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March 13, 2024

ThedaCare Continues “Stop the Bleed” Training to Help Save Lives

Nearly 2,000 People Trained in Northeast and Central Wisconsin

In 2018, ThedaCare launched “Stop the Bleed” to the area, a public initiative to teach bystanders how to help in a bleeding incident before professional help arrives. Now, more than five years later, nearly 2,000 local community members have been trained.  

“So often, the first responder to bleeding emergencies is a bystander or family member – not a trained emergency medical responder,” explained Dr. David Schultz, a General Surgeon and Medical Director of ThedaCare’s Level II Trauma Center. “This is why it is so important to train community members how to care for bleeding emergencies. The faster bleeding is stopped, it creates an opportunity for better outcomes for that person.” 

Stop the Bleed, a nationwide initiative, is about teaching basic rules to help bystanders stop the bleeding on the extremities during an emergency situation. The Stop the Bleed education program is modeled after the U.S. Army’s effort to equip soldiers with trauma supplies and the knowledge to use them. Stop the Bleed is maintained by the Committee on Trauma of the American College of Surgeons, the same organization that verifies ThedaCare Regional Medical Center-Neenah as a Level II Trauma Center.

In some instances, as part of the program, kits with basic medical supplies to stop bleeding, such as gauze and tourniquets, are placed in public buildings next to automated external defibrillators (AEDs). During training sessions, people learn how to apply pressure, pack a wound and apply a tourniquet, if necessary.

Dr. Schultz has often compared learning how to stop bleeding to the importance of learning basic CPR. As with CPR, this training can be used anywhere – in the field after a farming accident, on the highway following a motorcycle crash, or in the shop of the hobbyist woodworker.

“The initiative is designed to help non-medically trained people recognize life-threatening bleeding and then provide helpful interventions,” Dr. Schultz said. “The earlier care can be provided to victims, the better. You can reduce the chances of a person going into shock, decrease complications and potentially help patients be in a better condition when trained medical responders arrive.”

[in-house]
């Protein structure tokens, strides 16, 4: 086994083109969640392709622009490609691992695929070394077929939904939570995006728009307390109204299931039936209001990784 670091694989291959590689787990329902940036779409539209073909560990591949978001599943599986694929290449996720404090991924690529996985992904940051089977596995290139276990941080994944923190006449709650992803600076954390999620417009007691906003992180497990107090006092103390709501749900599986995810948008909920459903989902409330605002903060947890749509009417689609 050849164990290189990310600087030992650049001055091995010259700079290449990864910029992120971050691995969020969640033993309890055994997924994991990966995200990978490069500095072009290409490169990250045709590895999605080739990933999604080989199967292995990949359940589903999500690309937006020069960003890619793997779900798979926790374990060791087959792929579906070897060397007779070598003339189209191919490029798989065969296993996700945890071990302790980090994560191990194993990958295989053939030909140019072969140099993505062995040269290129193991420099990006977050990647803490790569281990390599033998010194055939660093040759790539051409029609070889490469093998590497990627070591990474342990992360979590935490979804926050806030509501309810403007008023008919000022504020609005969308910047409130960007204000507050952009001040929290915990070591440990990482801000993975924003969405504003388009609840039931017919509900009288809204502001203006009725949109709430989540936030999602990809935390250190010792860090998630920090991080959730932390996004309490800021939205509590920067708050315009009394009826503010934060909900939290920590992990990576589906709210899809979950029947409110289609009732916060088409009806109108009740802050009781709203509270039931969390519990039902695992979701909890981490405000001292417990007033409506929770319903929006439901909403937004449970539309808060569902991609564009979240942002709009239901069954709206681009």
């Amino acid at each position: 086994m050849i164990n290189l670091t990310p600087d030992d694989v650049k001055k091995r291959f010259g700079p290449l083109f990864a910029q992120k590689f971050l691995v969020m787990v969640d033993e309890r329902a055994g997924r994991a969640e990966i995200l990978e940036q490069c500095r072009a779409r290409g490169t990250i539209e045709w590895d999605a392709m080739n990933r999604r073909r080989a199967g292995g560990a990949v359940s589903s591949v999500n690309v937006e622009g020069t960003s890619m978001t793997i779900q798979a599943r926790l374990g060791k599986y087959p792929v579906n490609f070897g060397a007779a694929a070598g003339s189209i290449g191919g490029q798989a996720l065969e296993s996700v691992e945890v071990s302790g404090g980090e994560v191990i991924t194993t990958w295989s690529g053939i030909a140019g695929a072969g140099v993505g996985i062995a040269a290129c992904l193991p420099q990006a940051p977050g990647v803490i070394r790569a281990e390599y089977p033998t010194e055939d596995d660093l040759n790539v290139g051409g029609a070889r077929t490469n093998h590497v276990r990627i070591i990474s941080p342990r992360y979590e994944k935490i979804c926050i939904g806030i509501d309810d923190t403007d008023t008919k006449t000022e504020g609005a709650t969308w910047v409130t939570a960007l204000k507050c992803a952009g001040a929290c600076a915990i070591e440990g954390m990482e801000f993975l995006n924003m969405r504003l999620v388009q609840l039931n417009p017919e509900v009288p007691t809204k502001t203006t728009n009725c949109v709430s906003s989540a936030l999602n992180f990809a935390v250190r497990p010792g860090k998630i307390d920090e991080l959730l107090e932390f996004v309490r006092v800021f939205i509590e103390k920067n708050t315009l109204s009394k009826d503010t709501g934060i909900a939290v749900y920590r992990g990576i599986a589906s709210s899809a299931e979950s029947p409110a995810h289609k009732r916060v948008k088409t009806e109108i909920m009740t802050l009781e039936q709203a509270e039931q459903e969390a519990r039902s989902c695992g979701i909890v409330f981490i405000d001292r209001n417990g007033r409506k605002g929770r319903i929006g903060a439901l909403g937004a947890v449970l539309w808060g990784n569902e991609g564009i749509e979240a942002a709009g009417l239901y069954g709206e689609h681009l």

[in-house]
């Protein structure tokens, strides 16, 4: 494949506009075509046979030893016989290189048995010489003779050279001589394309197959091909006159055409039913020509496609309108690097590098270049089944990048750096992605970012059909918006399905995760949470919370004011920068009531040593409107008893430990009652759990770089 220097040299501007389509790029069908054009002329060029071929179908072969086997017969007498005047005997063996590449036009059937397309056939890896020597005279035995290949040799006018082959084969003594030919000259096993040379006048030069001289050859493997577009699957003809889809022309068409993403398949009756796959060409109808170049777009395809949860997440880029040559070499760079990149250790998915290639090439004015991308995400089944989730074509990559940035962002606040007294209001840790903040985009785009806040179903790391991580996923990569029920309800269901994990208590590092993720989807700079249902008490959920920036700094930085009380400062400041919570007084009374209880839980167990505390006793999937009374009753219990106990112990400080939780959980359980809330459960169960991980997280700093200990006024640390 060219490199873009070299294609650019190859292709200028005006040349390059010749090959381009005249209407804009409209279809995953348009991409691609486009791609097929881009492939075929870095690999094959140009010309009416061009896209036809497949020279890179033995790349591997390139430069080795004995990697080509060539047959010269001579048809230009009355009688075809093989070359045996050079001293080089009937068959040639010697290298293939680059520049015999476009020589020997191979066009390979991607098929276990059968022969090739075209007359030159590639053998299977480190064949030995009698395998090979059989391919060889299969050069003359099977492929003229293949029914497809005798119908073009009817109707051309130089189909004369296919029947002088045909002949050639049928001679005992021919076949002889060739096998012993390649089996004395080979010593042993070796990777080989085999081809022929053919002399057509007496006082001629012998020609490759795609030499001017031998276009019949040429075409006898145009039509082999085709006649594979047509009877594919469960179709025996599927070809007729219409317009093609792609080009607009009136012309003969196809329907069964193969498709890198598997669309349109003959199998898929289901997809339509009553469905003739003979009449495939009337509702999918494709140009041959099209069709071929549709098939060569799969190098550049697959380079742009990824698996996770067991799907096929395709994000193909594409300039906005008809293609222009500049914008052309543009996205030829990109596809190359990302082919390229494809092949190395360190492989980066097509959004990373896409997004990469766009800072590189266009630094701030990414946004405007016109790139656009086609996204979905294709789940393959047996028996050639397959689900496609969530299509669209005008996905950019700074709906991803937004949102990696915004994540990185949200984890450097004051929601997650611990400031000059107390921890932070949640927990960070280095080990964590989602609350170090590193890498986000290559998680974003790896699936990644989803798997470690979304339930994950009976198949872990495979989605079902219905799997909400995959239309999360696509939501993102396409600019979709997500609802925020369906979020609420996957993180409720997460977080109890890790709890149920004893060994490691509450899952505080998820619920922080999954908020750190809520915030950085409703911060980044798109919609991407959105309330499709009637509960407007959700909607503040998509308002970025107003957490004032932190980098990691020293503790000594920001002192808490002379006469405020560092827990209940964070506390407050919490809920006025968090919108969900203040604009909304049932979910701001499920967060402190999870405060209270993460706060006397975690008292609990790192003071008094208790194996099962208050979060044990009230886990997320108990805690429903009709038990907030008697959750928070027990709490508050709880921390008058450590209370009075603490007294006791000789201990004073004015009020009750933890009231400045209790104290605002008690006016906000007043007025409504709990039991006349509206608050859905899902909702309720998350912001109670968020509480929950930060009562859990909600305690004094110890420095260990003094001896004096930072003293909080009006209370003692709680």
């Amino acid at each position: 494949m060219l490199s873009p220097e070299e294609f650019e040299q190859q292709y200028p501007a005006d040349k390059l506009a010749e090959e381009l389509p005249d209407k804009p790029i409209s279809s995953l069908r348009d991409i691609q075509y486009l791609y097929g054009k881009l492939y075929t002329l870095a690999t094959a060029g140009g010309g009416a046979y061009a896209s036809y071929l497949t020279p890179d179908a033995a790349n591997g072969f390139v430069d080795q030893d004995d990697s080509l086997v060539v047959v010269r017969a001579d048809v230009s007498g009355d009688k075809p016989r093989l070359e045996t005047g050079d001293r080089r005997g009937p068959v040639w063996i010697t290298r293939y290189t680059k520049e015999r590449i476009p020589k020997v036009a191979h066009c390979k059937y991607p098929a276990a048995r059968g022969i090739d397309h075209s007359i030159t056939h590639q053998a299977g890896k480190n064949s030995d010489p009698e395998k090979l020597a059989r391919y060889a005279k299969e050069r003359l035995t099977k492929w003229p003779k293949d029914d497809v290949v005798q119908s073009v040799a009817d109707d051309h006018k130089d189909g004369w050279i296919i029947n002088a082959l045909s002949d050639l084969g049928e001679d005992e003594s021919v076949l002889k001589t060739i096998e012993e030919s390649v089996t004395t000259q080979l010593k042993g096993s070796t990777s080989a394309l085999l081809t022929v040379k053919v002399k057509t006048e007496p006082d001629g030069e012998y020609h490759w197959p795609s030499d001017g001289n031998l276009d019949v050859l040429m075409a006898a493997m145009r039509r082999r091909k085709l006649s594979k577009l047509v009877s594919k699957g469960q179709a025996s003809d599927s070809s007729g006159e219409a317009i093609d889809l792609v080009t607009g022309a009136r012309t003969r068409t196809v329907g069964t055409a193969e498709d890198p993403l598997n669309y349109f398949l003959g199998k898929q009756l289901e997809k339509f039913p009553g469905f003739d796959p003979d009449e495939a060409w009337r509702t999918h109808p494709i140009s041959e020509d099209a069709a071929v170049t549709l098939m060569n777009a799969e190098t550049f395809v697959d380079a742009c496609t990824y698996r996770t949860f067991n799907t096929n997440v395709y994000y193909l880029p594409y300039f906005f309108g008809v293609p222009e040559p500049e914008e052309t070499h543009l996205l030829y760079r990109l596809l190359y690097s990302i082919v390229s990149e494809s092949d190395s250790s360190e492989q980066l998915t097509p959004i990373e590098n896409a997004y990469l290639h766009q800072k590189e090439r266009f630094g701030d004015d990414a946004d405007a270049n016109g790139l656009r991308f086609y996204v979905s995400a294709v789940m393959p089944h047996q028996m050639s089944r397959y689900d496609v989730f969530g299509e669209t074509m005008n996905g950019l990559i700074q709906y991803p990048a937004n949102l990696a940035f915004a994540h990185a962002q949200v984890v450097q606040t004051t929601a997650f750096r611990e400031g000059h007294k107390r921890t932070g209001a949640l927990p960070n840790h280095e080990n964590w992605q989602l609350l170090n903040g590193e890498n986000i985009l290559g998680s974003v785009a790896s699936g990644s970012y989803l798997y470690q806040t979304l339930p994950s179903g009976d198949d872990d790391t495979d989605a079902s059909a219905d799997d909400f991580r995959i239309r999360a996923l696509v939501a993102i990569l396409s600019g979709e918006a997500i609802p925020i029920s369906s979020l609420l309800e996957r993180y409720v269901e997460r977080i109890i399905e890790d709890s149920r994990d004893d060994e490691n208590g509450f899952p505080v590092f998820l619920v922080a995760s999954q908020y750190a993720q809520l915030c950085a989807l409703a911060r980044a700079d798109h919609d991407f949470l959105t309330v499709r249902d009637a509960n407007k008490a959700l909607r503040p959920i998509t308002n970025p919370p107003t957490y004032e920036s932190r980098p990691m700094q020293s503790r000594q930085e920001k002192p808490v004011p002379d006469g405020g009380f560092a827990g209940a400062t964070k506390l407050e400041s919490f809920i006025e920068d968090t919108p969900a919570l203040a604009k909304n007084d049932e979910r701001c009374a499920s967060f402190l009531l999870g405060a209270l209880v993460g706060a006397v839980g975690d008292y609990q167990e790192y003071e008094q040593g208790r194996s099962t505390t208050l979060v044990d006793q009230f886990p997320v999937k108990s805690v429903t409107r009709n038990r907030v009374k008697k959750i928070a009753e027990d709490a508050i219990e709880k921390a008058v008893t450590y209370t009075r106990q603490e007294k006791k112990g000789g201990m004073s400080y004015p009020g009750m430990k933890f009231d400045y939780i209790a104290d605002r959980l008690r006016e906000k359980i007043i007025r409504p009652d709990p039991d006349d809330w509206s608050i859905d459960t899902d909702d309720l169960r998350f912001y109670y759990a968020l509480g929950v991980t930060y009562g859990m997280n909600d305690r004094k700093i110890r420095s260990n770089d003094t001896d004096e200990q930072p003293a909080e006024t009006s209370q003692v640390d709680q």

Training the Public

In recent years, ThedaCare has partnered with the Fox Valley Regional Trauma Advisory Council (FOXRTAC) to expand Stop the Bleed training. FOXRTAC is an organization that is dedicated to supporting area hospitals and systems to improve the quality of care and outcomes including injury prevention, reducing the severity of injuries and decreasing the number of deaths in the region.

Since launching the campaign in the area, ThedaCare and FOXRTAC partners have trained community members how to provide care to bleeding victims until EMTs arrive at various locations including at schools, business, festivals and more.

“Emergency situations, traumatic injuries and the sight of blood can be overwhelming for many people,” said Dr. Schultz. “Stop the Bleed training provides vital information, necessary skills and reassurance so people can help others in need until emergency responders arrive.”

As the only Level II trauma center in the Fox Cities, ThedaCare Regional Medical Center-Neenah continues to educate community members, Dr. Schultz said.

On March 12, 2024, ThedaCare, along with partners from RTAC, trained nearly 100 nursing students at UW-Oshkosh. This training has taken place for the past several years, and is one of the largest groups experiencing Stop the Bleed education. 

“Through these trainings, such as the one at UW-Oshkosh, those who receive the training can then share that training and information with others,” said Dr. Schultz. “We are encouraged that Stop the Bleed has a ripple effect, touching the lives of more people in our communities.” 

According to the national Stop the Bleed program, more than 2.6 million people have been trained through the campaign.